According to Kristen Bennett, a development unit manager with the Michigan DNR, the project is meant to address problems with silt and muck constantly clogging up the original site and causing shutdowns.

"Historically the DNR would have to go out five to ten times a year, which would cause closures, to dredge out the muck, bring it out of the water, and dispose of it properly, so that boaters can still get into the water."

The project is the result of a nearby marina deciding to sell a piece of property to the state, which allowed the agency to move the launch away from the area where muck tends to gather. The new site sits closer to a channelized area of the canal that the DNR has studied and believes should resolve the issue.

The launch lanes at the new boat launch will be slightly wider than the original to give boats a little more maneuvering room. It will also have expanded parking and access for kayaks and canoes. Like the original site, it will also feature public restrooms.

Both the boat launch and the parking lot have been designed with accessibility in mind. 

"I think [visitors] will find it is very easy to maneuver around. And there are lots of parking spaces to get on and off.  We've really thought hard about how to eliminate as many backups as possible out on the main road."

While the current construction is a bit of a challenge for boat users who want to use the Spillway,  Harrison Township Supervisor Ken Verkest is enthusiastic about the new site bringing new amenities and more consistent access to the Clinton River and St. Clair.

"I do believe it's good for the region, for the state, and certainly for Harrison Township," he says. "Lake St. Clair is a destination. People from all over the country come there [to fish]. It definitely has an economic impact."

The construction of the new boat launch has not been without its difficulties. Work has been delayed more than expected, due to issues like a broken drill and challenges with the soil.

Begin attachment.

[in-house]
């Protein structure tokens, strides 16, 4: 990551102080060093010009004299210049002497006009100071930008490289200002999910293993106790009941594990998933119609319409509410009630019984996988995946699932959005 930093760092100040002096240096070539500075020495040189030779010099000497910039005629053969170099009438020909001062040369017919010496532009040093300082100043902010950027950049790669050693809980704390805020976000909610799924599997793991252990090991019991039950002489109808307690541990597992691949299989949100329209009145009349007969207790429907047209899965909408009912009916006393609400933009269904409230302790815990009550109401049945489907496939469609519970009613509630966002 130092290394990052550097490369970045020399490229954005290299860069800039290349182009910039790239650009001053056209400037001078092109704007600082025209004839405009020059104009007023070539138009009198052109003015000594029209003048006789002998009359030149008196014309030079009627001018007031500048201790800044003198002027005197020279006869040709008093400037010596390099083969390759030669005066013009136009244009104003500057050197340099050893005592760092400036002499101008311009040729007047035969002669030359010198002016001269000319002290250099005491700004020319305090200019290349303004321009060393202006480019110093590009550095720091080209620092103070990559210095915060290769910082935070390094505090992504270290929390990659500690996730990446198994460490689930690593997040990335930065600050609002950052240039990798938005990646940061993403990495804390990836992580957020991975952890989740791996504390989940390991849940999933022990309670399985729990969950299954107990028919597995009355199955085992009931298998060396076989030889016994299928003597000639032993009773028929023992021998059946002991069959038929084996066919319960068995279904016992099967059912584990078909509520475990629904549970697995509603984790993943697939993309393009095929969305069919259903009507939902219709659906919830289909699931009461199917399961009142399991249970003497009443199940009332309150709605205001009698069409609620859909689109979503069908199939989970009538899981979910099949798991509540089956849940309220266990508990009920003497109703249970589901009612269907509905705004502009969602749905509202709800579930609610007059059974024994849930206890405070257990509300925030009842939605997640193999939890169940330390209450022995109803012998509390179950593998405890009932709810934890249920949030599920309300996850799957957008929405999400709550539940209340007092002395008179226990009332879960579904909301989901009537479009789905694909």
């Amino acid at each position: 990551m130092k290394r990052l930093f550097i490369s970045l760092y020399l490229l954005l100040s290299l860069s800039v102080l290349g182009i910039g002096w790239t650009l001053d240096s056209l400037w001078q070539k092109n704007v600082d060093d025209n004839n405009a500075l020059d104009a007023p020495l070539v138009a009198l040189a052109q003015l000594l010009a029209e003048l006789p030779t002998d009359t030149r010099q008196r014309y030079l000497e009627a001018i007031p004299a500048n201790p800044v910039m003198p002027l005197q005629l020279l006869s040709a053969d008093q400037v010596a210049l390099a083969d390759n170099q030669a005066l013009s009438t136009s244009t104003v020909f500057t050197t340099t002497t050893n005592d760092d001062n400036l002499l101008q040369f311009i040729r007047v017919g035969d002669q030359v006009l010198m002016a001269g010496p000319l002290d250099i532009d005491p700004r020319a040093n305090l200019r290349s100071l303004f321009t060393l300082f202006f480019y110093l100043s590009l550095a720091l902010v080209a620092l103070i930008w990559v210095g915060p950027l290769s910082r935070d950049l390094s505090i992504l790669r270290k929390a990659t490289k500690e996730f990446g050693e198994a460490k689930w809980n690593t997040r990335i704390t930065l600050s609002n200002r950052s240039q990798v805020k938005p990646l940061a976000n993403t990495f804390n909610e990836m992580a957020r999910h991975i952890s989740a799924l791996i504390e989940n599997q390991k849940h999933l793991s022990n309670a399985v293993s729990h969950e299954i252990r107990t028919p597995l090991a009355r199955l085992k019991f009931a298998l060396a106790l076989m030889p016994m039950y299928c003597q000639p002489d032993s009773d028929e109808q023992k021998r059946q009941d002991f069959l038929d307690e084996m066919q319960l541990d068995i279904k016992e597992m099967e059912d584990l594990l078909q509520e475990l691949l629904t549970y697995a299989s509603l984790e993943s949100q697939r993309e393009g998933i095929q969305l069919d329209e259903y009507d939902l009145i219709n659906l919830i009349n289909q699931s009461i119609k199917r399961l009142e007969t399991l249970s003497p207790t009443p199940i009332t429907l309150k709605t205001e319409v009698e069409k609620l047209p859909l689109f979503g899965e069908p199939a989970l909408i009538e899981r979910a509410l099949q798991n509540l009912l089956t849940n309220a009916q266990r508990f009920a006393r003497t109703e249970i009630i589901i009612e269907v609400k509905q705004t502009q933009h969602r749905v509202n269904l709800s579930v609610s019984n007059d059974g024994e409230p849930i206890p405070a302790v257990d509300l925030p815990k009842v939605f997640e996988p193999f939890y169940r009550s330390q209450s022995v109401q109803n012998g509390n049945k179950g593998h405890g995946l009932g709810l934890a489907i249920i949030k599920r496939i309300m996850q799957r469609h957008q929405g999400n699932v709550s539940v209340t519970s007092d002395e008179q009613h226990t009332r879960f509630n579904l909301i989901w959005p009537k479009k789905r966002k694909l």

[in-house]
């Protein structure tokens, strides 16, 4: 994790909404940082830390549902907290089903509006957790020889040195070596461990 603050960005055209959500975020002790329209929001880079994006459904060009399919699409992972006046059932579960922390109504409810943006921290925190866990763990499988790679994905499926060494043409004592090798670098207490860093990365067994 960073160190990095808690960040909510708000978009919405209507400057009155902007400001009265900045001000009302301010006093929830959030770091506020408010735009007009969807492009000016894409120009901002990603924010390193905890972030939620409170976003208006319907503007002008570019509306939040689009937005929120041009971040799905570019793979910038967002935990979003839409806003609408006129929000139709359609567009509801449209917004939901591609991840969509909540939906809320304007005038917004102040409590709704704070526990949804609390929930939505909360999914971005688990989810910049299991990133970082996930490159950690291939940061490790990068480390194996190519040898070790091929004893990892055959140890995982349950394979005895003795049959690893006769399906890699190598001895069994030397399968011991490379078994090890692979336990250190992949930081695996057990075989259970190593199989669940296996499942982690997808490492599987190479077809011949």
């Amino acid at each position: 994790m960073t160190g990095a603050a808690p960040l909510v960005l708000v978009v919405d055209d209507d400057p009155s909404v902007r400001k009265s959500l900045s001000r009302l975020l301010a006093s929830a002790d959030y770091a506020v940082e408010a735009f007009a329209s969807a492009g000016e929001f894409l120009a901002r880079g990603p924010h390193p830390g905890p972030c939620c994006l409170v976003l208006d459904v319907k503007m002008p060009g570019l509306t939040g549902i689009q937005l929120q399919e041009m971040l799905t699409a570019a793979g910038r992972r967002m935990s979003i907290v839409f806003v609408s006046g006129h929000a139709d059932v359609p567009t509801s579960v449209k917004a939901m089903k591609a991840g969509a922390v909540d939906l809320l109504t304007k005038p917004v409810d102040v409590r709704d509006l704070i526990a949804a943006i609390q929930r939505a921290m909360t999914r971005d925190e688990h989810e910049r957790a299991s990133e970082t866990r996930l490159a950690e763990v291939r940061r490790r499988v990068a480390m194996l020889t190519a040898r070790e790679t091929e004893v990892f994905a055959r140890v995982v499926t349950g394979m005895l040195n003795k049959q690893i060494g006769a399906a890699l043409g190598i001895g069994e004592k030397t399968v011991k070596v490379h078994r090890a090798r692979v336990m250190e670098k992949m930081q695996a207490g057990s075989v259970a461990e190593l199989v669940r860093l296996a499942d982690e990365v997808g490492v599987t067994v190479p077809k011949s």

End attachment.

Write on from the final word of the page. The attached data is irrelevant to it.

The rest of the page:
Work is still underway on the CRCO boat launch.
At this point, however, work is nearly finished, with the last element being the installation of a concrete boat ramp. According to Beckett, the Michigan DNR hopes to have the project completed by October, if not sooner. 

In the meantime, boat users are asked to stay away from the CRCO Boat Launch and instead make use of local alternatives, including the state-run Harley Ensign and Selfridge boat launches,  Lake St. Clair Metropark. 

Looking ahead, though, Pawlosky is definitely looking forward to the opening of the new boat launch.

"I think it's great," he says. "I kayaked from [Lake St. Clair Metropark] all the way to the Clinton River Cut-Off last fall, but I was unsuccessful [at catching muskie]. I feel if I had more time and a shorter run across the lake with a kayak, I could spend more time in there casting."

All photos by David Lewinski, unless otherwise noted.

The Macomb Parks & Trails series seeks to capture the story of the outdoor recreation, greenspace, placemaking, and emerging outdoor assets that are shaping Macomb County's future. It's made possible with funding from Macomb County.
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Read more articles by David Sands.